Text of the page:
These are noted below:
1. Modern sociology has changed radically:
Modernity promised a bright future for the common man. It interpreted history as a symbol of progress. Sociological theory took an inspiration from the idea that history has a shape; it goes somewhere and leads to progress. This notion of progress has collapsed.
Social inequalities have multiplied, poorer have become the poorest and unemployment has taken its worse toll. In the developing countries such as India and Africa, the sociological theories have conspired to maintain the status quo in such a way that the elite political leaders and high-ups have cornered a larger share of development benefits.
Weberian, Marxian or Parsonian image of society is now nowhere available. People everywhere are in a mood to commit mutiny any time. The modern society is now a consumer society, a simulation society, a media society, a cyber society and an information society. For the study of such a postmodern society, sociological theory is not equipped with an appropriate kit of concepts and theoretical frameworks. It has simply become outdated.
2. Environmental challenges:
There is yet another reason for the condemnation of sociological theory. The modernists under the slogan of positivism developed theories which posed serious environmental challenges. Nothing did they do to counter these challenges. Things have come to such a stage that at the start of 1990s everyone was an environmentalist of some sort.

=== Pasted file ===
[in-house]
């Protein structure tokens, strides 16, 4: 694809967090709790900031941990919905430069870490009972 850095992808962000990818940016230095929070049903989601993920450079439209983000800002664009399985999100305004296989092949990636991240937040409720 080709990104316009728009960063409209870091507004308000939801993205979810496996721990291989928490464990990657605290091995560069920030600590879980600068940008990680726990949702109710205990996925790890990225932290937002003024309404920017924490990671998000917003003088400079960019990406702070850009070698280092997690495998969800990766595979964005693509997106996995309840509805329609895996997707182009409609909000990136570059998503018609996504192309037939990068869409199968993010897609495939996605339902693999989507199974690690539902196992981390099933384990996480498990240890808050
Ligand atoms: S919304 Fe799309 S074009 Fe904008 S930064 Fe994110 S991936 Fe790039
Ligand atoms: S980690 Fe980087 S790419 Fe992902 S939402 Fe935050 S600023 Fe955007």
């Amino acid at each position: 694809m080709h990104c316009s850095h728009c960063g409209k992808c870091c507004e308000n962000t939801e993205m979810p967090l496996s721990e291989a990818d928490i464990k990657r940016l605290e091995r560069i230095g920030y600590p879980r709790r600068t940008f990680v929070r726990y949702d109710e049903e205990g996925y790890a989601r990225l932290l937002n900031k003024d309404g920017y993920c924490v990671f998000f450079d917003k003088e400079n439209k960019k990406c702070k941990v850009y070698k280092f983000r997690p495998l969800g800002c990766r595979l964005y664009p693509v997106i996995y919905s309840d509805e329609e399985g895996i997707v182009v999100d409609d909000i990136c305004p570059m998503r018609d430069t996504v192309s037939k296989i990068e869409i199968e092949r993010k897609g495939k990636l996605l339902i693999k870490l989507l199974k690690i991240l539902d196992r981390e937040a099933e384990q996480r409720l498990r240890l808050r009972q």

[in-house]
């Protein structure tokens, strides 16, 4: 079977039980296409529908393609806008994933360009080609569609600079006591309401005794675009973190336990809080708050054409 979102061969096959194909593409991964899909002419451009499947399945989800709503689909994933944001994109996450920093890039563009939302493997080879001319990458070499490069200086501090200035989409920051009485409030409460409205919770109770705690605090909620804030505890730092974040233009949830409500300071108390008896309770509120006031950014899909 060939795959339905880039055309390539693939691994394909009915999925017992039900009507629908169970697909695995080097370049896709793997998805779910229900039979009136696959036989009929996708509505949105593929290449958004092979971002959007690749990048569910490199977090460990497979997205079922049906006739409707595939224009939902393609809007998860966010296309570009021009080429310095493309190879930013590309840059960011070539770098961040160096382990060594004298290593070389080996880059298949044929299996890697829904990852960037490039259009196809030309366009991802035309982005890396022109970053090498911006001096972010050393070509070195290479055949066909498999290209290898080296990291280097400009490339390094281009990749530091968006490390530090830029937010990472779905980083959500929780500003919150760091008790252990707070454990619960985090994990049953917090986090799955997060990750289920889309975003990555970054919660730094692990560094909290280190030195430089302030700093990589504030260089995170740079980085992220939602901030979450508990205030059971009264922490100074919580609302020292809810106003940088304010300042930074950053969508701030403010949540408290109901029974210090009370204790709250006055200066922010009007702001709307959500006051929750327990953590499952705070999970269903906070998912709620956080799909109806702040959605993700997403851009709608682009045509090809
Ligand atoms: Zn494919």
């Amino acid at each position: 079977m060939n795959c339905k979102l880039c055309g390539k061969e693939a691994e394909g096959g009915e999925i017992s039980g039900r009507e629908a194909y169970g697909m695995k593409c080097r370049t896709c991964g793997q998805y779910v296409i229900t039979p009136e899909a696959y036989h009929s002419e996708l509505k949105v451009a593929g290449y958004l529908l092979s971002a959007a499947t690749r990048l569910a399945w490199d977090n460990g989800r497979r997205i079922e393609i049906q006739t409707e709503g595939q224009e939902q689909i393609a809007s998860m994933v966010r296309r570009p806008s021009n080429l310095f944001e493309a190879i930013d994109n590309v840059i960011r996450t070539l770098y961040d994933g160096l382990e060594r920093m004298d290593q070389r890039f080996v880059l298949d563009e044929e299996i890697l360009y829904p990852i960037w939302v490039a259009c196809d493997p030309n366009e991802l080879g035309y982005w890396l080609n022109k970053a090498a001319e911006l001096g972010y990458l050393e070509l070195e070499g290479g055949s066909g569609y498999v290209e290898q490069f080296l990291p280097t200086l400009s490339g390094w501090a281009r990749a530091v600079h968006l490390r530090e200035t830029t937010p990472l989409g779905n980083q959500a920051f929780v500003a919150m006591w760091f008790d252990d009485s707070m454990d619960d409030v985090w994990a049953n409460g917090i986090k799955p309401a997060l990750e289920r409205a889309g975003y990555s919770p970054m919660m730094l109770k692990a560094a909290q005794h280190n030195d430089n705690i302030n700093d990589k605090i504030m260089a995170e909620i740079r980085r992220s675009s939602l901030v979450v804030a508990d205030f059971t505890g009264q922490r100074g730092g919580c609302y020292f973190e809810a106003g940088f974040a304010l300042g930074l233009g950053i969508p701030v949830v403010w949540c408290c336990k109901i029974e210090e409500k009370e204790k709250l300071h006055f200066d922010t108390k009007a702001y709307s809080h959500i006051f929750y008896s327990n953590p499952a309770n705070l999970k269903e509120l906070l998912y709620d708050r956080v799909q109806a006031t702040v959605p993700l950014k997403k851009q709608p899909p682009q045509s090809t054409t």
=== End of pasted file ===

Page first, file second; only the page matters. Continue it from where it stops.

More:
In the past, the people were in touch with nature and were, therefore, in harmony with it. They may not have dominated nature in the way that we hope to, but by being subordinate to it, they may perhaps have lived sustainably with it. But, in the wake of modern industrialism, nature has been progressively marginalized.
As a result of it, environmental threats have disturbed our modern forms of social and political organizations. How do sociological theories plan to resolve these environmental threats? In countries like India, sociologists have yet not laid their hands on environmental threats.
What has happened in modern society is that its dependence on natural forces has been diminished considerably. For example, in practical terms, we have vastly shortened distances between our cities through innovations in transport technology. Nowadays, electronic communications permit virtually instantaneous interaction between one continent and another.